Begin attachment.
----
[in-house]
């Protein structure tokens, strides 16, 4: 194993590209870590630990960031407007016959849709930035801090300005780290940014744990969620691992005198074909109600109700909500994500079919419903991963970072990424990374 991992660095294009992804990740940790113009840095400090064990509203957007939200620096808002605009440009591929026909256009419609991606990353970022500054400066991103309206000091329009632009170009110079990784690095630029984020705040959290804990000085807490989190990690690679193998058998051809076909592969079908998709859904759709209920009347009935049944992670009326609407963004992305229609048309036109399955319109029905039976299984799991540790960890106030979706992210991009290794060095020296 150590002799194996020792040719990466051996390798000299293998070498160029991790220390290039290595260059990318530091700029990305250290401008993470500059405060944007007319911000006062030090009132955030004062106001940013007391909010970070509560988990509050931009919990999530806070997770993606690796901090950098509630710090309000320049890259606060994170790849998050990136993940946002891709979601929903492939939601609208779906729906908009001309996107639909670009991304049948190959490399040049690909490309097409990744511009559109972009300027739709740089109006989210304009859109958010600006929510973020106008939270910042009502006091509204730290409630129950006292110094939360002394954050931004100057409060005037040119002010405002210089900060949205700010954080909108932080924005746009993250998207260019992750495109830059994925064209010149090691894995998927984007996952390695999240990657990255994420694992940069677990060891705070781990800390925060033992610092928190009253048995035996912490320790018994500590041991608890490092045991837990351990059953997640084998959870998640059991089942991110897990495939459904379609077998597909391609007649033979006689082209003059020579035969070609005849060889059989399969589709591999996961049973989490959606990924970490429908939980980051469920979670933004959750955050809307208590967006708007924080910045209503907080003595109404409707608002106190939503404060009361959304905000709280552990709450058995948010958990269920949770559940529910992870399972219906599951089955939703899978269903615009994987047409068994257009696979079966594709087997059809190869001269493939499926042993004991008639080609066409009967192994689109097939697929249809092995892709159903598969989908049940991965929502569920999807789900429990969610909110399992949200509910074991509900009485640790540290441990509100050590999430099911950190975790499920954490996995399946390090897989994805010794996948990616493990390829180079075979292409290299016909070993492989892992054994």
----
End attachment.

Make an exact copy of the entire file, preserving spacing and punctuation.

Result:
[in-house]
């Protein structure tokens, strides 16, 4: 194993590209870590630990960031407007016959849709930035801090300005780290940014744990969620691992005198074909109600109700909500994500079919419903991963970072990424990374 991992660095294009992804990740940790113009840095400090064990509203957007939200620096808002605009440009591929026909256009419609991606990353970022500054400066991103309206000091329009632009170009110079990784690095630029984020705040959290804990000085807490989190990690690679193998058998051809076909592969079908998709859904759709209920009347009935049944992670009326609407963004992305229609048309036109399955319109029905039976299984799991540790960890106030979706992210991009290794060095020296 150590002799194996020792040719990466051996390798000299293998070498160029991790220390290039290595260059990318530091700029990305250290401008993470500059405060944007007319911000006062030090009132955030004062106001940013007391909010970070509560988990509050931009919990999530806070997770993606690796901090950098509630710090309000320049890259606060994170790849998050990136993940946002891709979601929903492939939601609208779906729906908009001309996107639909670009991304049948190959490399040049690909490309097409990744511009559109972009300027739709740089109006989210304009859109958010600006929510973020106008939270910042009502006091509204730290409630129950006292110094939360002394954050931004100057409060005037040119002010405002210089900060949205700010954080909108932080924005746009993250998207260019992750495109830059994925064209010149090691894995998927984007996952390695999240990657990255994420694992940069677990060891705070781990800390925060033992610092928190009253048995035996912490320790018994500590041991608890490092045991837990351990059953997640084998959870998640059991089942991110897990495939459904379609077998597909391609007649033979006689082209003059020579035969070609005849060889059989399969589709591999996961049973989490959606990924970490429908939980980051469920979670933004959750955050809307208590967006708007924080910045209503907080003595109404409707608002106190939503404060009361959304905000709280552990709450058995948010958990269920949770559940529910992870399972219906599951089955939703899978269903615009994987047409068994257009696979079966594709087997059809190869001269493939499926042993004991008639080609066409009967192994689109097939697929249809092995892709159903598969989908049940991965929502569920999807789900429990969610909110399992949200509910074991509900009485640790540290441990509100050590999430099911950190975790499920954490996995399946390090897989994805010794996948990616493990390829180079075979292409290299016909070993492989892992054994």